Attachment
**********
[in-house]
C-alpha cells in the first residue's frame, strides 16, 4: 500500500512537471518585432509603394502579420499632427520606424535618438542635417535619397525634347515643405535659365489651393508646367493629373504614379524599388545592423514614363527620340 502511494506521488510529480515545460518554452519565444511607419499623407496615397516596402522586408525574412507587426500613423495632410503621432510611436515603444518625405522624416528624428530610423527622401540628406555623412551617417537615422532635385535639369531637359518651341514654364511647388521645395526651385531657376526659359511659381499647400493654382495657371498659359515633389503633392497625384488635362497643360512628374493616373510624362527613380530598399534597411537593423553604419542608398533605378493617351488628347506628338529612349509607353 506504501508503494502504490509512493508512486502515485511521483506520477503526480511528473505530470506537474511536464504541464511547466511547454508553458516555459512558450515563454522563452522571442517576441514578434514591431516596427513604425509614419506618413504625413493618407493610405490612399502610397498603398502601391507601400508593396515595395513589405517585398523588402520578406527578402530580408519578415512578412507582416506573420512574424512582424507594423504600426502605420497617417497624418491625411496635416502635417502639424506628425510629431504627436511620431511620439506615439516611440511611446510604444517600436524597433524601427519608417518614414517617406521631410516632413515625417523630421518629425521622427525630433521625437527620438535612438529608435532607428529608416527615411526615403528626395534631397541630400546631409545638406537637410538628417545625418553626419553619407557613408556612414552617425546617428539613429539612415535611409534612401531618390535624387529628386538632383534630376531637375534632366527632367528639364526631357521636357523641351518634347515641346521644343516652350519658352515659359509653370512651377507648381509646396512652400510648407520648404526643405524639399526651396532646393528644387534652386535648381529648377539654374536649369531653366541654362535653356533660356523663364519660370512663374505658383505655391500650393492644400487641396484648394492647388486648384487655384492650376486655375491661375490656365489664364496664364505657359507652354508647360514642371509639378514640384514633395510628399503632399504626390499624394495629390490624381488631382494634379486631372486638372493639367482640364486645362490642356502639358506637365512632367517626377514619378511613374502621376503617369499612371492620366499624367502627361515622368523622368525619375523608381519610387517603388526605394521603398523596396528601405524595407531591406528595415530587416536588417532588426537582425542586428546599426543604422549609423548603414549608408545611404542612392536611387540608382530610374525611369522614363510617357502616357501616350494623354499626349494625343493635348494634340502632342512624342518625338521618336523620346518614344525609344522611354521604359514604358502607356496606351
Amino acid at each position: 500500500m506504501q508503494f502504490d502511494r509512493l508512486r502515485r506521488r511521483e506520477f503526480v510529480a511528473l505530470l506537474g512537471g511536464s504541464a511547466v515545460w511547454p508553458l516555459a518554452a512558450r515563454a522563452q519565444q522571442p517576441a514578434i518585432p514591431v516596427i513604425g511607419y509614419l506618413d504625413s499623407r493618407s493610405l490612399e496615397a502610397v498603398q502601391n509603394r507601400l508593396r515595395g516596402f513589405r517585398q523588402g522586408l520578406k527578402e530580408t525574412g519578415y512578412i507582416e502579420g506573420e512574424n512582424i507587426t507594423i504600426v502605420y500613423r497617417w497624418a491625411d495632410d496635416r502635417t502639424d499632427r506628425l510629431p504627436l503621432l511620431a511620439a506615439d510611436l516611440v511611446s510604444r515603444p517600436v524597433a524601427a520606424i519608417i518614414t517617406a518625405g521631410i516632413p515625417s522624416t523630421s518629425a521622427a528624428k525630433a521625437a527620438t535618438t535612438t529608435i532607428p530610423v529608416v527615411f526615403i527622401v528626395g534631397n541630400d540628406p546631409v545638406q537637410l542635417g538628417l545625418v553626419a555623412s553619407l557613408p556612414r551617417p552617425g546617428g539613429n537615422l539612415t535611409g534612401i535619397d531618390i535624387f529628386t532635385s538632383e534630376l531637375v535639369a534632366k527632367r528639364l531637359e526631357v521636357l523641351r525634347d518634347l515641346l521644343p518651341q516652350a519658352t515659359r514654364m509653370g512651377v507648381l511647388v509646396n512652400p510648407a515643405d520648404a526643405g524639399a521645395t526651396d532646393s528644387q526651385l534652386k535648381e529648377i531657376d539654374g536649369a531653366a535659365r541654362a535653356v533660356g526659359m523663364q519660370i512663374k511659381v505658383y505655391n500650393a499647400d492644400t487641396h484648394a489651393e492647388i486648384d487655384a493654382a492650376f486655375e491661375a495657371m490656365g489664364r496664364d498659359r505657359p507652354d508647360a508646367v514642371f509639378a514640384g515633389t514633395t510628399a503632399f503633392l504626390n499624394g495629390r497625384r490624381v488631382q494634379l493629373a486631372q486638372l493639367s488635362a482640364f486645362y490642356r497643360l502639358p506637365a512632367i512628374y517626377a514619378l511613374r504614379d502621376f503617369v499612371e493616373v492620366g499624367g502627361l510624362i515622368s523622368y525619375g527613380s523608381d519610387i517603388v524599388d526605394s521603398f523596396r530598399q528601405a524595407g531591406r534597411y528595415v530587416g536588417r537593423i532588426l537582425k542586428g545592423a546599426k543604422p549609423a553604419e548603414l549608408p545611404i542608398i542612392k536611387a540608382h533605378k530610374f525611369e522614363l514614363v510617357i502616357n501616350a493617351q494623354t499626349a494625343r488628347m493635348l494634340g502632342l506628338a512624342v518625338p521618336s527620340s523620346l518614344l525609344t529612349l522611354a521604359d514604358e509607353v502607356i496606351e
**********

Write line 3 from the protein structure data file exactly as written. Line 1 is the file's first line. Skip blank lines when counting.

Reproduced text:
Amino acid at each position: 500500500m506504501q508503494f502504490d502511494r509512493l508512486r502515485r506521488r511521483e506520477f503526480v510529480a511528473l505530470l506537474g512537471g511536464s504541464a511547466v515545460w511547454p508553458l516555459a518554452a512558450r515563454a522563452q519565444q522571442p517576441a514578434i518585432p514591431v516596427i513604425g511607419y509614419l506618413d504625413s499623407r493618407s493610405l490612399e496615397a502610397v498603398q502601391n509603394r507601400l508593396r515595395g516596402f513589405r517585398q523588402g522586408l520578406k527578402e530580408t525574412g519578415y512578412i507582416e502579420g506573420e512574424n512582424i507587426t507594423i504600426v502605420y500613423r497617417w497624418a491625411d495632410d496635416r502635417t502639424d499632427r506628425l510629431p504627436l503621432l511620431a511620439a506615439d510611436l516611440v511611446s510604444r515603444p517600436v524597433a524601427a520606424i519608417i518614414t517617406a518625405g521631410i516632413p515625417s522624416t523630421s518629425a521622427a528624428k525630433a521625437a527620438t535618438t535612438t529608435i532607428p530610423v529608416v527615411f526615403i527622401v528626395g534631397n541630400d540628406p546631409v545638406q537637410l542635417g538628417l545625418v553626419a555623412s553619407l557613408p556612414r551617417p552617425g546617428g539613429n537615422l539612415t535611409g534612401i535619397d531618390i535624387f529628386t532635385s538632383e534630376l531637375v535639369a534632366k527632367r528639364l531637359e526631357v521636357l523641351r525634347d518634347l515641346l521644343p518651341q516652350a519658352t515659359r514654364m509653370g512651377v507648381l511647388v509646396n512652400p510648407a515643405d520648404a526643405g524639399a521645395t526651396d532646393s528644387q526651385l534652386k535648381e529648377i531657376d539654374g536649369a531653366a535659365r541654362a535653356v533660356g526659359m523663364q519660370i512663374k511659381v505658383y505655391n500650393a499647400d492644400t487641396h484648394a489651393e492647388i486648384d487655384a493654382a492650376f486655375e491661375a495657371m490656365g489664364r496664364d498659359r505657359p507652354d508647360a508646367v514642371f509639378a514640384g515633389t514633395t510628399a503632399f503633392l504626390n499624394g495629390r497625384r490624381v488631382q494634379l493629373a486631372q486638372l493639367s488635362a482640364f486645362y490642356r497643360l502639358p506637365a512632367i512628374y517626377a514619378l511613374r504614379d502621376f503617369v499612371e493616373v492620366g499624367g502627361l510624362i515622368s523622368y525619375g527613380s523608381d519610387i517603388v524599388d526605394s521603398f523596396r530598399q528601405a524595407g531591406r534597411y528595415v530587416g536588417r537593423i532588426l537582425k542586428g545592423a546599426k543604422p549609423a553604419e548603414l549608408p545611404i542608398i542612392k536611387a540608382h533605378k530610374f525611369e522614363l514614363v510617357i502616357n501616350a493617351q494623354t499626349a494625343r488628347m493635348l494634340g502632342l506628338a512624342v518625338p521618336s527620340s523620346l518614344l525609344t529612349l522611354a521604359d514604358e509607353v502607356i496606351e